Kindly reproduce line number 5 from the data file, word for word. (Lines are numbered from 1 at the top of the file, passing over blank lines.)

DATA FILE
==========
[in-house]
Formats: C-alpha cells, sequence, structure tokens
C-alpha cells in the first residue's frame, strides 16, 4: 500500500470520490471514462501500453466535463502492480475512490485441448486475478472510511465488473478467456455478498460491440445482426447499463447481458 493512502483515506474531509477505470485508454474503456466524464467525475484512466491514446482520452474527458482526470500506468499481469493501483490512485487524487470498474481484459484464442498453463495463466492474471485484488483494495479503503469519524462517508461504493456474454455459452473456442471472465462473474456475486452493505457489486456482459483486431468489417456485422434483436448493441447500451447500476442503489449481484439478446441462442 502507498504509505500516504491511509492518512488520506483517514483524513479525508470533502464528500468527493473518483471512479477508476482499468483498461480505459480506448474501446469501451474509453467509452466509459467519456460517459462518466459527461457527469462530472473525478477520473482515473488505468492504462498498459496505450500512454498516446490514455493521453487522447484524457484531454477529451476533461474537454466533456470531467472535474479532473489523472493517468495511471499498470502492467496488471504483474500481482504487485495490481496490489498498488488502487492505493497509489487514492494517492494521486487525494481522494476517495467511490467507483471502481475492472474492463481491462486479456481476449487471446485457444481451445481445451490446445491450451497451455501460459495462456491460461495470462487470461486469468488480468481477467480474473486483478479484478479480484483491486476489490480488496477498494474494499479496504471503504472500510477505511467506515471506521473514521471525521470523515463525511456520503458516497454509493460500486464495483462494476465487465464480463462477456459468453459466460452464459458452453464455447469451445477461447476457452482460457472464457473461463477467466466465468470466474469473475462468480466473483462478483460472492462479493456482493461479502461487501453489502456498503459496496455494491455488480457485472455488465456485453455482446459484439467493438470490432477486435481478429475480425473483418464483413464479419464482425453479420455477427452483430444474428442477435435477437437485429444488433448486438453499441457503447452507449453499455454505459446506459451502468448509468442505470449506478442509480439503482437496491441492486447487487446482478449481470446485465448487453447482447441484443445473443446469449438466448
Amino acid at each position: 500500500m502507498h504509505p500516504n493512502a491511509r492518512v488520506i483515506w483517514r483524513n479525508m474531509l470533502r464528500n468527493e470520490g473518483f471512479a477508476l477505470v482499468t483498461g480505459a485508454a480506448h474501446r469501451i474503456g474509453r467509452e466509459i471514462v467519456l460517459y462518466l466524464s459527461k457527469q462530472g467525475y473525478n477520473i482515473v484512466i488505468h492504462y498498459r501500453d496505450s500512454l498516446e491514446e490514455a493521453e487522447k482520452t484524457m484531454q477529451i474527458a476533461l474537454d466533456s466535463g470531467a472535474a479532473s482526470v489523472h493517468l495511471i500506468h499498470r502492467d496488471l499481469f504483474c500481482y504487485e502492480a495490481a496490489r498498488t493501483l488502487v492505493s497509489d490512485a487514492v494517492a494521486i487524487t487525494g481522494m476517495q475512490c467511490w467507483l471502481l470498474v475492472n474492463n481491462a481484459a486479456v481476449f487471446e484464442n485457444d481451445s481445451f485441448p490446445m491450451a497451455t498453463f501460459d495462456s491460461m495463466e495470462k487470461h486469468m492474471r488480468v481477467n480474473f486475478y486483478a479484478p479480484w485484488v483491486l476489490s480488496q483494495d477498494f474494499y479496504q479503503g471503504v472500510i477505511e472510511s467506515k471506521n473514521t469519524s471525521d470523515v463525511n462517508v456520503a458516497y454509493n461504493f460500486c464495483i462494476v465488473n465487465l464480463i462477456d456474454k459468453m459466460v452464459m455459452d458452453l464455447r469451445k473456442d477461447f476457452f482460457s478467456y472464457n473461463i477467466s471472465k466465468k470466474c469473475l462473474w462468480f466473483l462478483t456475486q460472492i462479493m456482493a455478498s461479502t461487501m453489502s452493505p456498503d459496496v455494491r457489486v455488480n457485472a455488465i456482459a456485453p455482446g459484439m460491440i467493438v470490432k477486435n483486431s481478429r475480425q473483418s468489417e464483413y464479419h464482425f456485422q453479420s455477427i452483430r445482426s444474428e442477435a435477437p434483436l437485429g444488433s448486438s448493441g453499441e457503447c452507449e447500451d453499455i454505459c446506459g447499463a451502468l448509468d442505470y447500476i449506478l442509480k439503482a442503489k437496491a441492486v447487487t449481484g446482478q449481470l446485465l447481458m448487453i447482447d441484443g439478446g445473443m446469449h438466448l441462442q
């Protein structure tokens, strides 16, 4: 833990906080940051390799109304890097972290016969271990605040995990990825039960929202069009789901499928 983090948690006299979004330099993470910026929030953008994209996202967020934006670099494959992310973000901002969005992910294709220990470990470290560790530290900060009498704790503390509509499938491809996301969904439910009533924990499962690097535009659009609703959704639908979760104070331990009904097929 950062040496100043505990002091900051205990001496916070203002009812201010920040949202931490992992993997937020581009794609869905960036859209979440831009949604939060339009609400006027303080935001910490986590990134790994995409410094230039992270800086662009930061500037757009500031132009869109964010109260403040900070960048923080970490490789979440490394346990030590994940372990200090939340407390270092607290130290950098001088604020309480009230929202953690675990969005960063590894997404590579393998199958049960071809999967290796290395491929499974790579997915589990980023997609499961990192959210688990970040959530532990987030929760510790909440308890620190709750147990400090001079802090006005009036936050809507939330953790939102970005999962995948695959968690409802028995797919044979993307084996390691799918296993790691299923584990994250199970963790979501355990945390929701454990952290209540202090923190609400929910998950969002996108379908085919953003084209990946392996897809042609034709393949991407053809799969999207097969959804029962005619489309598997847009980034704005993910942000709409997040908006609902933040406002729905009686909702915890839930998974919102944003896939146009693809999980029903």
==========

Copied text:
């Protein structure tokens, strides 16, 4: 833990906080940051390799109304890097972290016969271990605040995990990825039960929202069009789901499928 983090948690006299979004330099993470910026929030953008994209996202967020934006670099494959992310973000901002969005992910294709220990470990470290560790530290900060009498704790503390509509499938491809996301969904439910009533924990499962690097535009659009609703959704639908979760104070331990009904097929 950062040496100043505990002091900051205990001496916070203002009812201010920040949202931490992992993997937020581009794609869905960036859209979440831009949604939060339009609400006027303080935001910490986590990134790994995409410094230039992270800086662009930061500037757009500031132009869109964010109260403040900070960048923080970490490789979440490394346990030590994940372990200090939340407390270092607290130290950098001088604020309480009230929202953690675990969005960063590894997404590579393998199958049960071809999967290796290395491929499974790579997915589990980023997609499961990192959210688990970040959530532990987030929760510790909440308890620190709750147990400090001079802090006005009036936050809507939330953790939102970005999962995948695959968690409802028995797919044979993307084996390691799918296993790691299923584990994250199970963790979501355990945390929701454990952290209540202090923190609400929910998950969002996108379908085919953003084209990946392996897809042609034709393949991407053809799969999207097969959804029962005619489309598997847009980034704005993910942000709409997040908006609902933040406002729905009686909702915890839930998974919102944003896939146009693809999980029903």